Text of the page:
• Block and Transverse Cracking Description: Block cracking is characterized by interconnected cracks that break the pavement into large rectangular pieces. It is different than alligator cracking in that the crack areas tend to be larger, more rectangular, and generally without settlement of the surface material. Transverse cracking forms perpendicular to the centerline of the roadway and usually extends across one or all of the lanes of the road. Causes: Block cracking occurs from a change in volume of the pavement surface because of temperature conditions, along with the hardening or oxidation of asphalt as the pavement ages. Transverse cracking results more specifically from longitudinal shrinkage of the asphalt surface. Leads to: The cracks will allow water intrusion and the crack edges will deteriorate by raveling and erode the adjacent pavement. As water enters the underlying layers, the subbase and subgrade will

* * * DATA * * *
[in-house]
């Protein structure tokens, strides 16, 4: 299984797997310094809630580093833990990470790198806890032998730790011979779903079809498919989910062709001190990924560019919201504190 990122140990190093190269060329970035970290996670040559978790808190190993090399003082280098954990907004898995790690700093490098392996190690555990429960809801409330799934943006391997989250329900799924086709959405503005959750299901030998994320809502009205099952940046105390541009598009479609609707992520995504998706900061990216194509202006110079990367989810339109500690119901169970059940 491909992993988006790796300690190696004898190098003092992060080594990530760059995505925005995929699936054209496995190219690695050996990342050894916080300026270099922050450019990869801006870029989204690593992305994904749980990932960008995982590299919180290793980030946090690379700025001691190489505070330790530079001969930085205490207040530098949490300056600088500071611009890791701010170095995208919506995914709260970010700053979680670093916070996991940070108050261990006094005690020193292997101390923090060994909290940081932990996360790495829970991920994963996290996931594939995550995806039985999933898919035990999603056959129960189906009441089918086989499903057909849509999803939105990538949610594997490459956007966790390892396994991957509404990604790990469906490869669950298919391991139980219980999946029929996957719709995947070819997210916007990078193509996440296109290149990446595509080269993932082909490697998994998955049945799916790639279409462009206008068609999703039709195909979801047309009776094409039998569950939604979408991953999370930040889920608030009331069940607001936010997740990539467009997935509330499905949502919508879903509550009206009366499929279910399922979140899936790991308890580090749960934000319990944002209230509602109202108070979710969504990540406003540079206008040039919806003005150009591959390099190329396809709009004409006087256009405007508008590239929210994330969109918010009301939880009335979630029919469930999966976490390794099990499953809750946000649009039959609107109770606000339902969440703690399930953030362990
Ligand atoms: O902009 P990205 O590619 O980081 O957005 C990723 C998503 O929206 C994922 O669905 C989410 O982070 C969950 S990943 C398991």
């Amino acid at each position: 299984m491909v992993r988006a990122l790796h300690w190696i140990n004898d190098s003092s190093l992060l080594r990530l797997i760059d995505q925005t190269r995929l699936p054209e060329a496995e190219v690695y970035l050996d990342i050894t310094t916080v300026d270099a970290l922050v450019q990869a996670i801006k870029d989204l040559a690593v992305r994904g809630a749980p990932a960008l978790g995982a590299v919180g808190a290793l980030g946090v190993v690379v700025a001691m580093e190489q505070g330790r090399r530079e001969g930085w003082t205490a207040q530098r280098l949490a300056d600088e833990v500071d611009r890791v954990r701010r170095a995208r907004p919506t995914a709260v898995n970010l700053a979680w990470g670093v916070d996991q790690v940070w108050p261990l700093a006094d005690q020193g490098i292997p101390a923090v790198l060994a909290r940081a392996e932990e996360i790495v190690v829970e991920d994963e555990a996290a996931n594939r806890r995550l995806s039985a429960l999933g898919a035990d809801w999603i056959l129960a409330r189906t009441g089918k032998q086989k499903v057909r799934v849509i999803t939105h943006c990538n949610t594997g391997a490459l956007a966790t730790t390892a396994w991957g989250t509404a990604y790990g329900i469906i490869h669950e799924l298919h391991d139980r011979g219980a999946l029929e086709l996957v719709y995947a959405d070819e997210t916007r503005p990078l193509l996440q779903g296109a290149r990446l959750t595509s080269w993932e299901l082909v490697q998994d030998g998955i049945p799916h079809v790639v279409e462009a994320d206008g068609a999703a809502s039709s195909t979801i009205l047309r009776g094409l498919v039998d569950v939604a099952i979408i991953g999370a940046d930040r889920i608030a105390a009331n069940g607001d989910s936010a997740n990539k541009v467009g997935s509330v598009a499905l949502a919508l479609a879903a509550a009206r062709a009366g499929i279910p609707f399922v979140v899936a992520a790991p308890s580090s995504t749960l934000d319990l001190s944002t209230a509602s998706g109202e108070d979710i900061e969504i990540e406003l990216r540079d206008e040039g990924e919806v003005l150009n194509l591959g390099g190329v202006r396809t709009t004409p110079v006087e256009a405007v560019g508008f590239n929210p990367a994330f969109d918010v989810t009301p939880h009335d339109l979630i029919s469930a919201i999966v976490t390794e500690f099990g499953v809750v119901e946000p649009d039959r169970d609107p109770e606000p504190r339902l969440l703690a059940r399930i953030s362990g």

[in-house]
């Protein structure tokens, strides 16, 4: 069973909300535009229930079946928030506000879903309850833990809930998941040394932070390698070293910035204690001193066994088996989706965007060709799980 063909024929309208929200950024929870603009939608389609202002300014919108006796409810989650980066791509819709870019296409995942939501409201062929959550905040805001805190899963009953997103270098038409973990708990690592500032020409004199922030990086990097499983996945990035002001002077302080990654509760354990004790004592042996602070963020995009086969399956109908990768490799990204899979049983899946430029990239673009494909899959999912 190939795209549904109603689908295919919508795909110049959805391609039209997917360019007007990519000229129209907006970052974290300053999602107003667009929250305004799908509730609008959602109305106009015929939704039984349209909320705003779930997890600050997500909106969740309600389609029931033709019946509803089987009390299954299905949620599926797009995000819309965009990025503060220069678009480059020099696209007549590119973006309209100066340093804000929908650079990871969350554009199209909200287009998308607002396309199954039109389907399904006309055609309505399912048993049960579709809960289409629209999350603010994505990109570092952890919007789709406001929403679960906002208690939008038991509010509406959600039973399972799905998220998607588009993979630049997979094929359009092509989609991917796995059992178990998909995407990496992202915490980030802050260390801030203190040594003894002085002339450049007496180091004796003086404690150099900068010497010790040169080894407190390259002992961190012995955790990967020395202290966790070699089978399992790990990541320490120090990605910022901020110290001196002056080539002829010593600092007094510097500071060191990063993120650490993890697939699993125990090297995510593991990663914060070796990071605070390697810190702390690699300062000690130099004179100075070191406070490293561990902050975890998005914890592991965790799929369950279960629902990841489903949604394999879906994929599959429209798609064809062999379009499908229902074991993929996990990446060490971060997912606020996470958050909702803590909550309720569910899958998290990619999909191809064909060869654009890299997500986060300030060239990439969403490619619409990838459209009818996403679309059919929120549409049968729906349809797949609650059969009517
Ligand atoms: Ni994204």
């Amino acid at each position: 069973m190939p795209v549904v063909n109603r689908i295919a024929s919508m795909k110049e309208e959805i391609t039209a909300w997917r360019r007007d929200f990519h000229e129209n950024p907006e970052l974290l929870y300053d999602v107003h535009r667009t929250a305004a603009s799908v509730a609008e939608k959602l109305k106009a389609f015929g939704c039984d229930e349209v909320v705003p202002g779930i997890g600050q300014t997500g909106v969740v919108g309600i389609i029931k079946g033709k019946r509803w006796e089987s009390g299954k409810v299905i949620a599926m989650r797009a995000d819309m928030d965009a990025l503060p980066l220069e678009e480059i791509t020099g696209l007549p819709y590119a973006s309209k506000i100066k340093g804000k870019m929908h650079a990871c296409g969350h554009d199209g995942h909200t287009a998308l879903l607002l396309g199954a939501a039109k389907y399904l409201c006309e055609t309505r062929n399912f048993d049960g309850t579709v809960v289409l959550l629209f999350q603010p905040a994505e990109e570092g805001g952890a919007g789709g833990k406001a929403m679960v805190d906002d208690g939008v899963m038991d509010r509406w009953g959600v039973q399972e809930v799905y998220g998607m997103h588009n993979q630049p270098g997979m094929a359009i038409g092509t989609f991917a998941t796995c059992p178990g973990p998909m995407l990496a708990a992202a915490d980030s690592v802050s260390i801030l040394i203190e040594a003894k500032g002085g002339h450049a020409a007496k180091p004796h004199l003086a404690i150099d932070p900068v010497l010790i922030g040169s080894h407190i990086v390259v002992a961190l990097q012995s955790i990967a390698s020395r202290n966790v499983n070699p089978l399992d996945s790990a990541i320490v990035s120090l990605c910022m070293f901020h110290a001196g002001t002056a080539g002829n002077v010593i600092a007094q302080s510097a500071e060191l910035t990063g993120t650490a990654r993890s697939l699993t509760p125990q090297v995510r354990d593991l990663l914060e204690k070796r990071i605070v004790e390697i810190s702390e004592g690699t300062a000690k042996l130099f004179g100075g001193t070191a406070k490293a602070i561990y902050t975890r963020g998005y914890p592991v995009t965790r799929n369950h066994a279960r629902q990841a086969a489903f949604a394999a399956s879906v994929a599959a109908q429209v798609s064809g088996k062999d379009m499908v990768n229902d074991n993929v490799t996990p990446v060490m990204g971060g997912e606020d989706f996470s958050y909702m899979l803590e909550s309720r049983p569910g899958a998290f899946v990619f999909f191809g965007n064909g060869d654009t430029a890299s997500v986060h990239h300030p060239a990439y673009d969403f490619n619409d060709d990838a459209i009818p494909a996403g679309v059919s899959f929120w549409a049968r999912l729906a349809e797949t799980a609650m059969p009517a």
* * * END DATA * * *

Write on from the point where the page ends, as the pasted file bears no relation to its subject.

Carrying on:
deteriorate and alligator cracking tends to develop, followed by potholes and general pavement section failure. Typical Repair Methods: Low severity cracks should be crack sealed early to prevent water intrusion and further raveling of the crack edges. In advanced stages of block cracking, milling with an asphalt overlay is generally more effective.